GREENVILLE – Marty McCabe was recently honored at the Greater Miami Valley Wrestling Association Holiday Tournament (GMVWA) with induction into the organization’s Wrestling Hall of Fame. McCabe was nominated by Versailles’ Jerry Bey.
McCabe, a 1977 Greenville Senior High School graduate was a member of the school’s first junior high team coached by Bill Shepard.
“My seventh grade year (1972) we had four scrimmages,” noted McCabe. “My eighth grade year we had a full schedule and Denis Bunting was the coach.”
McCabe went on to be a four year letter winner for the Green Wave varsity wrestling program under the guidance of head coach Kyle Keagy.
“I was 98 pounds and as a freshman you could get in wrestle varsity at 98 pounds,” McCabe explained.
McCabe was introduced to wrestling by his older brother by four years, Mitch McCabe.
“He came home and showed me the moves on our living room carpet so I had to learn how to wrestle to survive,” McCabe said with a chuckle. “He was on the wrestling team,”
“It gave me something I could do, a sport I could do and that is important,” he added. “We can’t all do all sports but wrestling I could do and he introduced me to wrestling. I have always been grateful to Mitch for bringing wrestling.”
Missing the sport he loved after graduating from GHS, McCabe looked to the college ranks to continue his passion.
“I went to work but I didn’t feel like I was done with wrestling,” McCabe said. “I tried out for Wright State. My first match I shot in, my hand snapped back and I broke my hand. I wrapped it and wrestled again the next match and went down to the mat and I broke it worse so we were done.”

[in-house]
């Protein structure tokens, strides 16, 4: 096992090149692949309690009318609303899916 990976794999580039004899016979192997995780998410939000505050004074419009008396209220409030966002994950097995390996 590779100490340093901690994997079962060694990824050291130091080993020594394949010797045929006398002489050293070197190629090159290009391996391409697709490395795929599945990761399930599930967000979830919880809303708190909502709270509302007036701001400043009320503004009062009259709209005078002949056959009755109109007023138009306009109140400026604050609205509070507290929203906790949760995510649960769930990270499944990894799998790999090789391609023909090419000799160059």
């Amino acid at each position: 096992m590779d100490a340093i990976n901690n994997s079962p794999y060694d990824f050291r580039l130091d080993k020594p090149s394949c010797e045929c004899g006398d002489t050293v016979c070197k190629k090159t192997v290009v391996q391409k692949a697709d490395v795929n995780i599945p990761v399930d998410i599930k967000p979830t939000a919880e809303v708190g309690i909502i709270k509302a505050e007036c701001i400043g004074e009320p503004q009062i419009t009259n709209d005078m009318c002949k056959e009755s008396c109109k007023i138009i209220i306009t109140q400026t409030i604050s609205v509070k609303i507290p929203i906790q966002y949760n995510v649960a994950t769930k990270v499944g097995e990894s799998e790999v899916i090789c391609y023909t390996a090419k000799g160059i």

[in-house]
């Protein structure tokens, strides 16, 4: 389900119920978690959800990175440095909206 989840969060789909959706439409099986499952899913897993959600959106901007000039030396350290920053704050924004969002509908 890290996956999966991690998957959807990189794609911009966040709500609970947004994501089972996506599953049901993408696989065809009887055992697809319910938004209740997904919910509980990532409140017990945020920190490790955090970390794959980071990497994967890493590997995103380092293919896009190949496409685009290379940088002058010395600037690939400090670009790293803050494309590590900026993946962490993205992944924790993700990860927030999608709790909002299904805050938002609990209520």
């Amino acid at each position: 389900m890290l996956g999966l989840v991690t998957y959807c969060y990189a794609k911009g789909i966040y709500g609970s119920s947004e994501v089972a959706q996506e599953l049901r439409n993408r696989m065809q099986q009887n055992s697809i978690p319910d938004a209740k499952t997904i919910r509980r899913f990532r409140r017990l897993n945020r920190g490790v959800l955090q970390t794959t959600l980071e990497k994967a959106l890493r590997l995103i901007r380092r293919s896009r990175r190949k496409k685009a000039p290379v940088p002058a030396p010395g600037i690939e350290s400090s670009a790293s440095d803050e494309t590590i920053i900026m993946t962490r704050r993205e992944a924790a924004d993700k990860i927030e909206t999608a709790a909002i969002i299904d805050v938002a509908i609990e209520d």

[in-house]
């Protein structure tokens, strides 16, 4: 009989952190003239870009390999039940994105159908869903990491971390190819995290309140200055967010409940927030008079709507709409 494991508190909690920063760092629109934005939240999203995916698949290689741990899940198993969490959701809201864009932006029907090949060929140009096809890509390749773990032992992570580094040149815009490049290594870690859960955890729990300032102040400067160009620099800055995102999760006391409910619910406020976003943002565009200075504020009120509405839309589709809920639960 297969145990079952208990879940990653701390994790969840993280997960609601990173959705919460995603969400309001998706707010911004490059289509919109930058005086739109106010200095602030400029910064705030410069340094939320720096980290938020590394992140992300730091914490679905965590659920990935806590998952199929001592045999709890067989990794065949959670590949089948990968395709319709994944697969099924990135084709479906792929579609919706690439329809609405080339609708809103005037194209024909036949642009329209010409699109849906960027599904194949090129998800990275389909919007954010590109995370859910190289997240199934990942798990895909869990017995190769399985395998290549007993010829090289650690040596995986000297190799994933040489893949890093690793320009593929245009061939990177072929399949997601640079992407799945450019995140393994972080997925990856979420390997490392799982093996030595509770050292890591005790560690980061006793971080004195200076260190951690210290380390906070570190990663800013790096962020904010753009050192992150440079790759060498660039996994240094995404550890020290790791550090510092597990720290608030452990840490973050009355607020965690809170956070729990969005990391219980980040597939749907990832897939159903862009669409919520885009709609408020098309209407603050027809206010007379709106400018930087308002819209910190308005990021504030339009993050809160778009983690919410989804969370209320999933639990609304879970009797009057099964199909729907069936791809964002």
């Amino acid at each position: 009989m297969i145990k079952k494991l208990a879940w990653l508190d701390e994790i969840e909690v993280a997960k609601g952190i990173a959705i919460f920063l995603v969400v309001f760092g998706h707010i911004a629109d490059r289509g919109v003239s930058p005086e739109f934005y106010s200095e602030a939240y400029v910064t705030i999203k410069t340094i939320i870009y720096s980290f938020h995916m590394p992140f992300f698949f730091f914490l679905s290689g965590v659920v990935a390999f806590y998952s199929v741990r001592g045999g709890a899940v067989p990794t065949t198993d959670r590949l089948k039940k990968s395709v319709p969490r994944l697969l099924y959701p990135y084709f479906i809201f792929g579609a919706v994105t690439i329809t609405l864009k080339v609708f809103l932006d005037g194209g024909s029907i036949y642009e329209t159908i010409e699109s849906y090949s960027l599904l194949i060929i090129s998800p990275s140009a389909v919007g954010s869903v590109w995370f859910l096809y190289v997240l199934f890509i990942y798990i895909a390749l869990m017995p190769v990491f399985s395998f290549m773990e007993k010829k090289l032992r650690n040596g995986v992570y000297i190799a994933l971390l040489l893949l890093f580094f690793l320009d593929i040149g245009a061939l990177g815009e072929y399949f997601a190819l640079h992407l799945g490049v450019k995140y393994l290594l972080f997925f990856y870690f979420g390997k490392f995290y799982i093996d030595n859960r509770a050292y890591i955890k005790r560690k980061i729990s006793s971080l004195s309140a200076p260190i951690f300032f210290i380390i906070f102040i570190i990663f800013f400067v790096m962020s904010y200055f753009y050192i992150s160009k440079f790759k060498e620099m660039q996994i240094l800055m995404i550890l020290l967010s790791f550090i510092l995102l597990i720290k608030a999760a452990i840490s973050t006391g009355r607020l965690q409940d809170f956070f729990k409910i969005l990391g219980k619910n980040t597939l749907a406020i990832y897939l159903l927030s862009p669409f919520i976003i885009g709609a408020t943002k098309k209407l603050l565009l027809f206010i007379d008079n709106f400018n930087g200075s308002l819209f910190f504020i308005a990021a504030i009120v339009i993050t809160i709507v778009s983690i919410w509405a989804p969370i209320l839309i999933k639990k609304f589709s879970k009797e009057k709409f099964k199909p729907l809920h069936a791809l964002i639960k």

“I went back the next year and had to have knee surgery at Christmas time,” he continued. “I got to wrestle one match and then that was it so I was done with college. I was disappointed but it just didn’t seem like it was going to work.”
With his wrestling career behind him, an unexpected 21-year coaching career followed including three stops along the way beginning with Tri-Village.
“I was a painter and Jody Flommersfeld called and said Tri-Village was looking for a wrestling coach so I applied for the job,” McCabe stated. “I was so young to be a coach of anything and they hired me. I was so grateful for that opportunity. I really appreciate Tri-Village being my first coaching job. Those memories and those relationships are priceless.”
The Patriots Ty Schepis was McCabe’s first state qualifier he had the privilege to coach.
Next stop for McCabe was a call from Versailles legendary wrestling coach, Bill Roll.
“Bill Roll called and that first year coaching for him was an unbelievable team,” McCabe said. “They didn’t lose a match until the state finals and Delta won with like 77 points and we had seven or eight less. We were runner-up in the state – won all the duals and beat Graham. We won the Graham Invitational, the Wayne Invitational and all of those tournaments, won the league, the sectional, the district. I had never been a part of anything like that. It was crazy awesome.”
“I was at Versailles eight years and then my son Zach was wrestling at Greenville,” he continued. “Greenville coach, Kyle Kagey knew I wanted to coach Zach at Greenville so Kyle said I need an assistant and I went over to Greenville and coached for seven years. That was wonderful to coach with Kyle and be a part of my son’s team. My son, Noah wrestled a little bit so I got to help coach both of my boys and Hannah my daughter kept stats. My wife Connie went to all the meets so wrestling was a family thing for us which was really neat.”
“Wrestling has been a big part of my life. The best part of it for me is conversations I’ve had with ex-wrestlers and their parents – invaluable, it’s been magical, that’s the best part.”
“I would like to thank Tri-Village for giving me my first coaching opportunity,” McCabe concluded. “I would also like to thank Bill Roll for allowing me to coach at Versailles and thanks to my high school coach, Kyle Kagey for giving me the opportunity to coach at Greenville.”